about connect - TCP-IP

This is a discussion on about connect - TCP-IP ; Hello, I'm a newbie programming in assembler, and I'm trying to implement a tiny-wget function in a program I'm doing. I'm also new to network programming, my target os is linux. One of the problems I'm facing is `connect'. it ...

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  1. about connect

    Hello,

    I'm a newbie programming in assembler, and I'm trying to implement a
    tiny-wget function in a program I'm doing.

    I'm also new to network programming, my target os is linux. One of the
    problems I'm facing is `connect'. it doesn't exist as such in assembler
    as it does in c. Though I've had hard times with google lookin for some
    sort of explanation to this regard, I haven't found anything that makes
    me understand.

    Currently all that I'm able to do is this:

    http://es.geocities.com/ucho_trabajo/asm/tcp.s.txt

    Which is nothing but a call to `socket', aquiring a socket descriptor.
    For ease I'm curently trying to connect to my sendmail daemon, since
    being able to retrieve something from it, might mean that I would as
    well with a ftp or http addres.

    Althought I've got nice examples like this:

    http://asm.sourceforge.net/articles/...rc.html#socket

    I just cannot figure out how a call that tries to connect to a website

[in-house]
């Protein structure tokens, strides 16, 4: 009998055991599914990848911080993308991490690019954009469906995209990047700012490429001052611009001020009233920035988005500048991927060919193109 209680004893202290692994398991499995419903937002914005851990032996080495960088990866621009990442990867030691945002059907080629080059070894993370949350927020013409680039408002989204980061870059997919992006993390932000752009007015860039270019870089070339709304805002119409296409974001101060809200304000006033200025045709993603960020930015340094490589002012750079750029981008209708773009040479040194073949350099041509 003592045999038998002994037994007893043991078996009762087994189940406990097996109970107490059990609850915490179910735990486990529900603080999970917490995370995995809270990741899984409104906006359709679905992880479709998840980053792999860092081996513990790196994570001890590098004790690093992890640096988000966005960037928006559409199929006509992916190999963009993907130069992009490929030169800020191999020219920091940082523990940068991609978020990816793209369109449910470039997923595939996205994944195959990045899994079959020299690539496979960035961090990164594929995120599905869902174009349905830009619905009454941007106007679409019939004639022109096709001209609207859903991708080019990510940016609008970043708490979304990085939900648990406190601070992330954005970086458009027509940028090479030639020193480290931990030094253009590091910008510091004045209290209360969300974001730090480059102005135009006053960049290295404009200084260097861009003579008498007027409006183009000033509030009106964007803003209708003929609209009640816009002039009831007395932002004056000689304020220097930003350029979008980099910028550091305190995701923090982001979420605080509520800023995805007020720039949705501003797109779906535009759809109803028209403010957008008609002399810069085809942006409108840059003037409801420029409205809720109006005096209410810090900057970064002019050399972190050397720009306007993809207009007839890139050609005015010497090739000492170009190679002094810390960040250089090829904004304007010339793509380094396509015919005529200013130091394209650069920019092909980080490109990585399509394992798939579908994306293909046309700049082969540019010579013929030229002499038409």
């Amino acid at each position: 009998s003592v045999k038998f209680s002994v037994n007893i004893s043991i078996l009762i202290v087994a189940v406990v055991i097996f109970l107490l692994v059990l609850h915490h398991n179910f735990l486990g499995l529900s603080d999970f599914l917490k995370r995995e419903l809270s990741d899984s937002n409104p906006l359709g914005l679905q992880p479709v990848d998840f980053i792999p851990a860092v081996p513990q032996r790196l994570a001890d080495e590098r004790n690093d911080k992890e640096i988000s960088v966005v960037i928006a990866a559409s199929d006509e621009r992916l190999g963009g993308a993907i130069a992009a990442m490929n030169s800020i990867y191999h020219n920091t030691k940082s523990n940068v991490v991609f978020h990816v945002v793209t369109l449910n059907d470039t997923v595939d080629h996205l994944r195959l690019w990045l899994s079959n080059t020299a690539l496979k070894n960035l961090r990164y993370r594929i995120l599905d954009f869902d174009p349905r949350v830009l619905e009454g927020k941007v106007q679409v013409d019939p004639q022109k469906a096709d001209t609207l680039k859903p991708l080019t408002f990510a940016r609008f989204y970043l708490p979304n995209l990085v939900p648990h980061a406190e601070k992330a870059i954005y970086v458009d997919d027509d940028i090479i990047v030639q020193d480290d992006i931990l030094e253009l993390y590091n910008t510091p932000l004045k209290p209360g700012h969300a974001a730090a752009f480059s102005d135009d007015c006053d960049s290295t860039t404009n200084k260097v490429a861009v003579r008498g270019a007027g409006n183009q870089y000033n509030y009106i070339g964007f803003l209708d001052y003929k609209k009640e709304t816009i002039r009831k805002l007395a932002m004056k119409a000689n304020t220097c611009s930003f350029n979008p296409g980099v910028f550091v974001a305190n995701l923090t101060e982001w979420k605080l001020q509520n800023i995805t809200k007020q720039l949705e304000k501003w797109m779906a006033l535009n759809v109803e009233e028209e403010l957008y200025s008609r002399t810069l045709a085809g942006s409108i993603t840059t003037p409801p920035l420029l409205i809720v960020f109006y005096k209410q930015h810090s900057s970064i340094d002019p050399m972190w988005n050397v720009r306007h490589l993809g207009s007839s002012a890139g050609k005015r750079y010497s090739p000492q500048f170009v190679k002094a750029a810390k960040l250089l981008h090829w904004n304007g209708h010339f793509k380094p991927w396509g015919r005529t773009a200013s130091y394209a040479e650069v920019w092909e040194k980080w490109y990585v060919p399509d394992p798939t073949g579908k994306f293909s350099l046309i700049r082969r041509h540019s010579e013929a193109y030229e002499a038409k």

or ftp, trying to retrieve data could be done.

    I know I can link to libc and use `connect' but it's not what I'm
    trying to. So I'm wondering if any expert could roughly describe the
    process at such level for me, so I can implement it.

    Kind Regards,


  2. Re: about connect

    In article <1150289464.309495.102720@f6g2000cwb.googlegroups.c om>,
    "Chinlu" wrote:

    > Hello,
    >
    > I'm a newbie programming in assembler, and I'm trying to implement a
    > tiny-wget function in a program I'm doing.
    >
    > I'm also new to network programming, my target os is linux. One of the
    > problems I'm facing is `connect'. it doesn't exist as such in assembler
    > as it does in c. Though I've had hard times with google lookin for some
    > sort of explanation to this regard, I haven't found anything that makes
    > me understand.


    How do you invoke other system calls that take structures as parameters,
    like stat()? There's nothing different about connect() in this regard.
    You need to determine the mapping from C structures to raw memory
    layout, and then fill in a block of memory appropriately in your
    program. You can do this by writing a C program that calls connect()
    and then looking at the generated assembler from your compiler.

    >